Pictured above is the house that served as the headquarters for General George Washington during the Siege of Boston from July 1775- April 1776. It later was the home of renowned 19th century poet, Henry Wadsworth Longfellow.


I’ve been riding my bike to work now for over a month (it hasn’t been gone long, but the snow is finally melted now) and I can’t imagine going back to public transit or really any other kind of commuting. Instead of being dependent on the bus schedule, I can now decide when I want to leave the house. I don’t have to sit in a stuffy, crowded bus any more, and instead I get to enjoy the breeze and wind in my hair while riding.

I can feel my entire body and mind warming up and getting ready for the day while pedaling one mile after another. Moreover I have the freedom to take the route I decide to and make a stop wherever I want. I’m saving lots of money and time (about 30 minutes daily and $75 monthly with the bike!), and I’m doing something for my health every day. Biking to work is so much fun and it makes me feel energized and far more productive in my job. At the end of the day there’s nothing better to clear your head than a ride home in the sunset.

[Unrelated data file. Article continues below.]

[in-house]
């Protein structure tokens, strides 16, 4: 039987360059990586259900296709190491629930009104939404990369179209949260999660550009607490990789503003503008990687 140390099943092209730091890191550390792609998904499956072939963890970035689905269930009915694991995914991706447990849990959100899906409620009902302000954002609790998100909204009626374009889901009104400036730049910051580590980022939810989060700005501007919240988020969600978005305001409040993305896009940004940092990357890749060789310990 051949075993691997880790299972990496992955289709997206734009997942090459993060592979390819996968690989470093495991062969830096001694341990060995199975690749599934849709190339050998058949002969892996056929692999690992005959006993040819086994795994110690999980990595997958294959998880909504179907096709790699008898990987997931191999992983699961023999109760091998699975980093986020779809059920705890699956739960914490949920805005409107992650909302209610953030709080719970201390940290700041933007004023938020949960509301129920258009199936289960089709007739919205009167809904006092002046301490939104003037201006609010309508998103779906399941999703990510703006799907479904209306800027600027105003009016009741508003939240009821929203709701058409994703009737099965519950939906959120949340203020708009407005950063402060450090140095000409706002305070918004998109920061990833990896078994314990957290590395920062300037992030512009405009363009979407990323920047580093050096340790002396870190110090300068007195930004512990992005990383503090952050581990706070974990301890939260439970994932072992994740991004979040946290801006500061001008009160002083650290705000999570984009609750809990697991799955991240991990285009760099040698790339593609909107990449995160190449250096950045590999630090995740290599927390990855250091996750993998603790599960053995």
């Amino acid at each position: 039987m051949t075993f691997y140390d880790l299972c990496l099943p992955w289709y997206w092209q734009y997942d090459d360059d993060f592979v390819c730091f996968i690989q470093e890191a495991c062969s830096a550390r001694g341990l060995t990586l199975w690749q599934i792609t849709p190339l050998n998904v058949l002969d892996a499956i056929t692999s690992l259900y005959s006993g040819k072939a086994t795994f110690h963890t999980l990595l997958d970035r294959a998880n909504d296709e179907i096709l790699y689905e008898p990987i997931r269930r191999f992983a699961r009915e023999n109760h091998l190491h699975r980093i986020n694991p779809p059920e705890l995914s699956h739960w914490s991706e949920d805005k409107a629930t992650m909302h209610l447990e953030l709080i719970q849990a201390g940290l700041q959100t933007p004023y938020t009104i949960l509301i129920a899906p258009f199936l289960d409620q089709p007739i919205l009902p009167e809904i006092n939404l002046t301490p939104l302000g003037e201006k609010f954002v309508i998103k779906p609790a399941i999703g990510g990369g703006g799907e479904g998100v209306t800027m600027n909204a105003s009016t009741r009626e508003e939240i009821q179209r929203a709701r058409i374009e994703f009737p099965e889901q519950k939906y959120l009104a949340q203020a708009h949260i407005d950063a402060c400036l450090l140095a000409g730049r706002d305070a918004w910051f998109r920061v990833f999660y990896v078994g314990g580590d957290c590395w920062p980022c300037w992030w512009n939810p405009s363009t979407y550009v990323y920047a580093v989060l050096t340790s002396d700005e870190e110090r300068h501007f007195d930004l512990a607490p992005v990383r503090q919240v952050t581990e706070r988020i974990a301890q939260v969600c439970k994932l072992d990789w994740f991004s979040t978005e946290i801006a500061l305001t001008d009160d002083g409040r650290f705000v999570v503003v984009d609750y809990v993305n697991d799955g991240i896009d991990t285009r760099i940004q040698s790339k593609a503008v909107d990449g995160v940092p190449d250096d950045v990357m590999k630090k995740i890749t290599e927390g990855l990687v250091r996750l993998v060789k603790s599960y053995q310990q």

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  1. mpayton777
    Posted April 22, 2015 at 11:03 am | Permalink

    I used to drive an UBER cab in Boston. I worry like crazy about bicycle commuters on those streets. I’m convinced that every single bicycle rider is destined to have a accident. And, that accident is likely to offer serious injury.

    Those street are simply too busy. There are just too many concerns to for each and every person involved in an exchange at an intersection, for instance. All of the drivers, each pedestrians, the biker, etc, etc; each person has a whole host of observations to process, and decisions to make so as not to be involved in an accident of some sort. It seems to me that breakdowns in those processes are inevitable and serious injury is always pending…..

    How do you account for that concern?

  2. Christopher
    Posted April 22, 2015 at 10:08 pm | Permalink

    Don’t know what Montague has to say, but I’ve been riding in Boston for over 20 years and have not had a serious accident. The important thing to remember is that, as a cyclist, you will always lose. So you should always ride as if the car near you is going to make a dumb decision. It’s worked for me. Oh, and don’t blow off red lights. Cars don’t expect anything to be coming through the intersection when they have a green light.

  3. N B
    Posted June 12, 2015 at 9:18 am | Permalink